Need to check if a block of attributes has changed before update in Rails 3.

street1, street2, city, state, zipcode

I know I could use something like

if @user.street1 != params[:user][:street1]
  then do something....

But that piece of code will be REALLY long. Is there a cleaner way?


Check out ActiveModel::Dirty (available on all models by default). The documentation is really good, but it lets you do things such as:

@user.street1_changed? # => true/false
  • This doesn't help if you're trying to see whether an attribute was changed in a form (which seems to be what the OP is doing). – Mark Fraser Jan 29 '13 at 16:48
  • 7
    Sure it does. If you assign the values using the params hash, these have come from the form. – Peter Brown Jan 29 '13 at 20:27
  • what if I would want to do something like this: model.collection.changed_size_by? or something like – Mauro Dias May 16 '13 at 18:55
  • @MauroDias you'd have to write your own logic to track collection properties like that. – Peter Brown May 16 '13 at 19:58
  • I gonna try to use some test lib for this. may be a workaround, anyway TY – Mauro Dias May 17 '13 at 6:59

This is how I solved the problem of checking for changes in multiple attributes.

attrs = ["street1", "street2", "city", "state", "zipcode"]

if (@user.changed & attrs).any?
  then do something....

The changed method returns an array of the attributes changed for that object.

Both @user.changed and attrs are arrays so I can get the intersection (see ary & other ary method). The result of the intersection is an array. By calling any? on the array, I get true if there is at least one intersection.

Also very useful, the changed_attributes method returns a hash of the attributes with their original values and the changes returns a hash of the attributes with their original and new values (in an array).

You can check APIDock for which versions supported these methods.


  • 1
    This is a nice way of doing it. Historically I've done if attrs.any?{|attr| @user.send("#{attr}_changed?")} When I want to check if one of several different attributes have changed -- Of course, I only do this with attrs that I've defined myself, because I don't like throwing user params into a send method. ;) – nzifnab Sep 11 '13 at 23:50

ActiveModel::Dirty didn't work for me because the @model.update_attributes() hid the changes. So this is how I detected changes it in an update method in a controller:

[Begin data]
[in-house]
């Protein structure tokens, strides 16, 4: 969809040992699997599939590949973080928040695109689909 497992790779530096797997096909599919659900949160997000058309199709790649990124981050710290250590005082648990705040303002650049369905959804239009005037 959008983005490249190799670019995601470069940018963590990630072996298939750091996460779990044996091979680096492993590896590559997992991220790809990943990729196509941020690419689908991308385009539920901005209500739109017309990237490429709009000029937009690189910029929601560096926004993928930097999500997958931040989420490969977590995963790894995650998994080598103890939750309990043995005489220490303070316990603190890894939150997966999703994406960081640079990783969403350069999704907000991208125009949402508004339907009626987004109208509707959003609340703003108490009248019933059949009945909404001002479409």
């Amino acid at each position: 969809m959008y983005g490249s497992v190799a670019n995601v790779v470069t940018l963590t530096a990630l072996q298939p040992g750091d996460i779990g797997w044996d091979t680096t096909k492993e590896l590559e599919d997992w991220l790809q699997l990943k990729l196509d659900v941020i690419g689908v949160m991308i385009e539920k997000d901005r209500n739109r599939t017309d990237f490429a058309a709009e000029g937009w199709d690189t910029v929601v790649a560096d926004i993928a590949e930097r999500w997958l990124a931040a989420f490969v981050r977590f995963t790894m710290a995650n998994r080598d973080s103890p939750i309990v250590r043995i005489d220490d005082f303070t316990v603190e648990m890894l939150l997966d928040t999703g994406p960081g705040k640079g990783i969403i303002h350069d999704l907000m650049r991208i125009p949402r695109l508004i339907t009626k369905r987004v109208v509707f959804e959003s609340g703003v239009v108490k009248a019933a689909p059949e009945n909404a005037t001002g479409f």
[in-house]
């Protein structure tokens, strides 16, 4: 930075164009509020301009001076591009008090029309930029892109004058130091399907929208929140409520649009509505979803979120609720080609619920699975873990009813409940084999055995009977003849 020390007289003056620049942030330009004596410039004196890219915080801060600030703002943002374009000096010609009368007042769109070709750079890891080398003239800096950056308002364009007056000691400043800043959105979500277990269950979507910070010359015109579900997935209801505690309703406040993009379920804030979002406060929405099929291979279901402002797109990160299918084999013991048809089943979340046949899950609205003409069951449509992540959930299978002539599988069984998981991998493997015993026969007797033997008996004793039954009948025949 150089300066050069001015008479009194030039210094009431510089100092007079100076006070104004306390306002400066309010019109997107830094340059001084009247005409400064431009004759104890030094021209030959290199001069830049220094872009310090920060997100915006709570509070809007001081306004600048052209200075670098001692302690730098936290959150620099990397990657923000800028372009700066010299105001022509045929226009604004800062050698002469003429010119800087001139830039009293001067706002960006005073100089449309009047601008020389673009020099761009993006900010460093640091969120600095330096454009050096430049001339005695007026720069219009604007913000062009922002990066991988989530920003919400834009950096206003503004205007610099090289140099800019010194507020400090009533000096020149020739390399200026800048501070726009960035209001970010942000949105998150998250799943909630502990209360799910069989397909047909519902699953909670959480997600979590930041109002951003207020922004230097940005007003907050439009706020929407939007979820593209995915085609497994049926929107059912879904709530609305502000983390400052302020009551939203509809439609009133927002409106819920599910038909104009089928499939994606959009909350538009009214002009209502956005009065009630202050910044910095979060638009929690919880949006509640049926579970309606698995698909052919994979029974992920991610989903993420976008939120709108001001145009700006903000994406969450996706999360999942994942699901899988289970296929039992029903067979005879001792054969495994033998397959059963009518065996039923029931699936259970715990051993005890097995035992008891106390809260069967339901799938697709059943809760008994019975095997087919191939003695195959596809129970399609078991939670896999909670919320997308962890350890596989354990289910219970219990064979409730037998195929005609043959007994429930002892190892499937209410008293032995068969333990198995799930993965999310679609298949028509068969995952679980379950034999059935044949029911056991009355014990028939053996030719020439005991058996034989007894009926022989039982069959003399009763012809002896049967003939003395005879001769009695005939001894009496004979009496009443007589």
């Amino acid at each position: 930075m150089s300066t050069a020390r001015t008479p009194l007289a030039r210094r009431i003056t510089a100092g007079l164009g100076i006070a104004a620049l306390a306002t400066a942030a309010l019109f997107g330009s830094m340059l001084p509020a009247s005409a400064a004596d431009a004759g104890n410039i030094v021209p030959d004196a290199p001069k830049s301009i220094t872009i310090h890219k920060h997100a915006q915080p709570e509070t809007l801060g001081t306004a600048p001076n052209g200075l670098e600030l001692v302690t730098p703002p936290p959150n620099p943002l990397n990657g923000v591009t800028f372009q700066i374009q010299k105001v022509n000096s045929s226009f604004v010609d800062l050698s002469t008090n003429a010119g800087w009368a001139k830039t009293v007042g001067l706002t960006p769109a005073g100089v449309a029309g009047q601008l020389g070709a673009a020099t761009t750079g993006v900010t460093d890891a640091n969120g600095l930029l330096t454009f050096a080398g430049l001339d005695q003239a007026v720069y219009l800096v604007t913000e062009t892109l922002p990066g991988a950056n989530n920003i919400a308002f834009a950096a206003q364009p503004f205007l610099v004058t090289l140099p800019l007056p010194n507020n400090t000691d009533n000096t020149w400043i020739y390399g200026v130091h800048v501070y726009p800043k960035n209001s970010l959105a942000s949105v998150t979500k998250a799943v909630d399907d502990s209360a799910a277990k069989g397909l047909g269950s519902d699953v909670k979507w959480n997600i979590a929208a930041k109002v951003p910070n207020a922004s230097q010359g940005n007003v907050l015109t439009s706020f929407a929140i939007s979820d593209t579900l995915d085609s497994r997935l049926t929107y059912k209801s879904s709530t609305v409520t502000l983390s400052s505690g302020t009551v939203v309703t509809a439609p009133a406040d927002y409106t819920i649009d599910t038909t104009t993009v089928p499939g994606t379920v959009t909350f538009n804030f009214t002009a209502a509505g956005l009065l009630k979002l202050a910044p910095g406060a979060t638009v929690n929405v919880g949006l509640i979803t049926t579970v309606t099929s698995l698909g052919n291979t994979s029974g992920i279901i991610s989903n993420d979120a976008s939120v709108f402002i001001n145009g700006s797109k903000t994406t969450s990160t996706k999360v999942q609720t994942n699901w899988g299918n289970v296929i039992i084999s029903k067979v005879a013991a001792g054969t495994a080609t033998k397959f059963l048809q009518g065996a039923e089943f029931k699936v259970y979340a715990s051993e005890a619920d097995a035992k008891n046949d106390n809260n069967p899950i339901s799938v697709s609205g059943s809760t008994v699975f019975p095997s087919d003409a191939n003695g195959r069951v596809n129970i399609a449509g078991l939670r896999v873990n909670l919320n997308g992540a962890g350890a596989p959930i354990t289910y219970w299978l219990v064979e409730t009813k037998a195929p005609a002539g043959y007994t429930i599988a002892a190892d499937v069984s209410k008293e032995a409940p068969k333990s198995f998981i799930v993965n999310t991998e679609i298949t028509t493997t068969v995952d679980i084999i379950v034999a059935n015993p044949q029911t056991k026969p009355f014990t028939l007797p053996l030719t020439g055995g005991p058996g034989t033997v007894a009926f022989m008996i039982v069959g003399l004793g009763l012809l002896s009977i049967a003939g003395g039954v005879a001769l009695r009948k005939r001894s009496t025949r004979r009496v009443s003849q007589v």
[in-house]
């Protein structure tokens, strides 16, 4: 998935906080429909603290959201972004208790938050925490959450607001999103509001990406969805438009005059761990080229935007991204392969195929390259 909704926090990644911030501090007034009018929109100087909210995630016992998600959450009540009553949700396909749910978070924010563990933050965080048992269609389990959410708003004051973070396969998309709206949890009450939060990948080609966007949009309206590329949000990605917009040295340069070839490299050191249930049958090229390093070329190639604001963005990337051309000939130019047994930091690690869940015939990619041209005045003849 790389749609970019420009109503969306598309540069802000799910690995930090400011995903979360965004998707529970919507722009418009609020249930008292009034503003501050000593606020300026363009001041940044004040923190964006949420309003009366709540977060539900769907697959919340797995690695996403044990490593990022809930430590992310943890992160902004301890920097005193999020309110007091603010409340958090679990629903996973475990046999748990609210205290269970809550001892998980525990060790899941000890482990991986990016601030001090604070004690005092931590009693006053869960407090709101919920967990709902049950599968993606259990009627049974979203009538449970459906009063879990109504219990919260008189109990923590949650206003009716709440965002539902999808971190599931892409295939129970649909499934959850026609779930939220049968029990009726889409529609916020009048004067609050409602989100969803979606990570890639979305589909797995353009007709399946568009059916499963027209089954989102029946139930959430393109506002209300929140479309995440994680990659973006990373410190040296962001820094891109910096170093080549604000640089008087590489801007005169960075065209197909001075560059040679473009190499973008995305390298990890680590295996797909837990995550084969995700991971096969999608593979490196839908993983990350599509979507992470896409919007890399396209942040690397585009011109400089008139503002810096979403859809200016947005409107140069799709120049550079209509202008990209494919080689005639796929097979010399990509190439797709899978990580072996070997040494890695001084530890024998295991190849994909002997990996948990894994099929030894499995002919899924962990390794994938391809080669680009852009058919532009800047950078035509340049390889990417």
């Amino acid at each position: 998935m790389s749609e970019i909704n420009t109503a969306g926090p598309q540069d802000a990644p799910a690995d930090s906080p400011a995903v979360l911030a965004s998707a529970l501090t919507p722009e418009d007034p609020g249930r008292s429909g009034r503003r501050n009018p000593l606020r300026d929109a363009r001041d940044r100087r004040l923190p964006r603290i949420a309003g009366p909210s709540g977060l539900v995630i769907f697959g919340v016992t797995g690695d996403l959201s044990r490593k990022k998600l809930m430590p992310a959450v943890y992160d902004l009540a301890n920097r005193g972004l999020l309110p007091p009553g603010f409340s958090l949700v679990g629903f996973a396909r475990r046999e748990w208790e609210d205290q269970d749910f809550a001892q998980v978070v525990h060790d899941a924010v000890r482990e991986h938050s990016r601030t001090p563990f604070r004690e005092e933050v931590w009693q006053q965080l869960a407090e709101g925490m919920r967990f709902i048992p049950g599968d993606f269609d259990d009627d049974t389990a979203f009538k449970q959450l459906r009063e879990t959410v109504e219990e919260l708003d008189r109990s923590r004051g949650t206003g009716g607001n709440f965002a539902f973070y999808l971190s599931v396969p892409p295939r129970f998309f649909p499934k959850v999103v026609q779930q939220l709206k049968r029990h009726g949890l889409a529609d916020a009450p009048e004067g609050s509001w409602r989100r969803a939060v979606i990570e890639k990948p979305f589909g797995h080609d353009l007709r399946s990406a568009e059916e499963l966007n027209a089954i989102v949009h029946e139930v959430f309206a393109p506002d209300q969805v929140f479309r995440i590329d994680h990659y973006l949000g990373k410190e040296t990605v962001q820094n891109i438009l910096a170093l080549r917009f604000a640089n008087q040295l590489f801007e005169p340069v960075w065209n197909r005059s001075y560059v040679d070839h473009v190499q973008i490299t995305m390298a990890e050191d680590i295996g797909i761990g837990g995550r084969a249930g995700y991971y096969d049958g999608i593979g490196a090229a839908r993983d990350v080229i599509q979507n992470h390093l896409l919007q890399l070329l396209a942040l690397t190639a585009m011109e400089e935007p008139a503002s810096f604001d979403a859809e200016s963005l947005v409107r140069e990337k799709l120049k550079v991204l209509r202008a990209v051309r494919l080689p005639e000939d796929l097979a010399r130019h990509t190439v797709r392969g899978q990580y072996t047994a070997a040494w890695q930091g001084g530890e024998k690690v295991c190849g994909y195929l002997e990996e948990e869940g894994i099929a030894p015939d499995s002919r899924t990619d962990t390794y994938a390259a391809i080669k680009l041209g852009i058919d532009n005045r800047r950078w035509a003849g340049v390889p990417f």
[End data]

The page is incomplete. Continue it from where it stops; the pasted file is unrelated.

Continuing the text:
def update
  @model = Model.find(params[:id])

  if @model.update_attributes(params[:model])
    do_stuff if attr_changed?


def detect_changes
  @changed = []
  @changed << :attr if @model.attr != params[:model][:attr]

def attr_changed?
  @changed.include :attr

If you're trying to detect a lot of attribute changes it could get messy though. Probably shouldn't do this in a controller, but meh.

  • 8
    For what it's worth, you can do this with previous_changes which is also available by default. – Jason Galuten Oct 29 '15 at 15:17
  • And what is this? Sounds cool, I'll check it out, thanks! – hamstar Nov 12 '15 at 2:40
  • 2
    #update_attributes doesn't hide the changes. It saves the record, so the model is updated and there are no changes. You need to change the field in the model and check for changed? before you save it. ie. @model.field = 'foo' or @model.attributes = @model.attributes.merge(params[:model]) – Grzegorz Nov 23 '17 at 6:44

For rails 5.1+ callbacks

To improve this post and complete other answers

The first answer will be deprecated for callbacks at next rails versions (after 5.1).
So the new way to check if an attribute has changed is with saved_change_to_attribute?

You can do:

@user.saved_change_to_street1? # => true/false

You can see more examples here at this post blog


Above answers are better but yet for knowledge we have another approch as well, Lets 'catagory' column value changed for an object (@design),


The .changes will return a hash with key as column's name and values as a array with two values [old_value, new_value] for each columns. For example catagory for above is changed from 'ABC' to 'XYZ' of @design,

@design.changes   # => {} 
@design.catagory = 'XYZ'
@design.changes # => { 'catagory' => ['ABC', 'XYZ'] }

For references change in ROR

Your Answer

By clicking “Post Your Answer”, you agree to our terms of service, privacy policy and cookie policy

Not the answer you're looking for? Browse other questions tagged or ask your own question.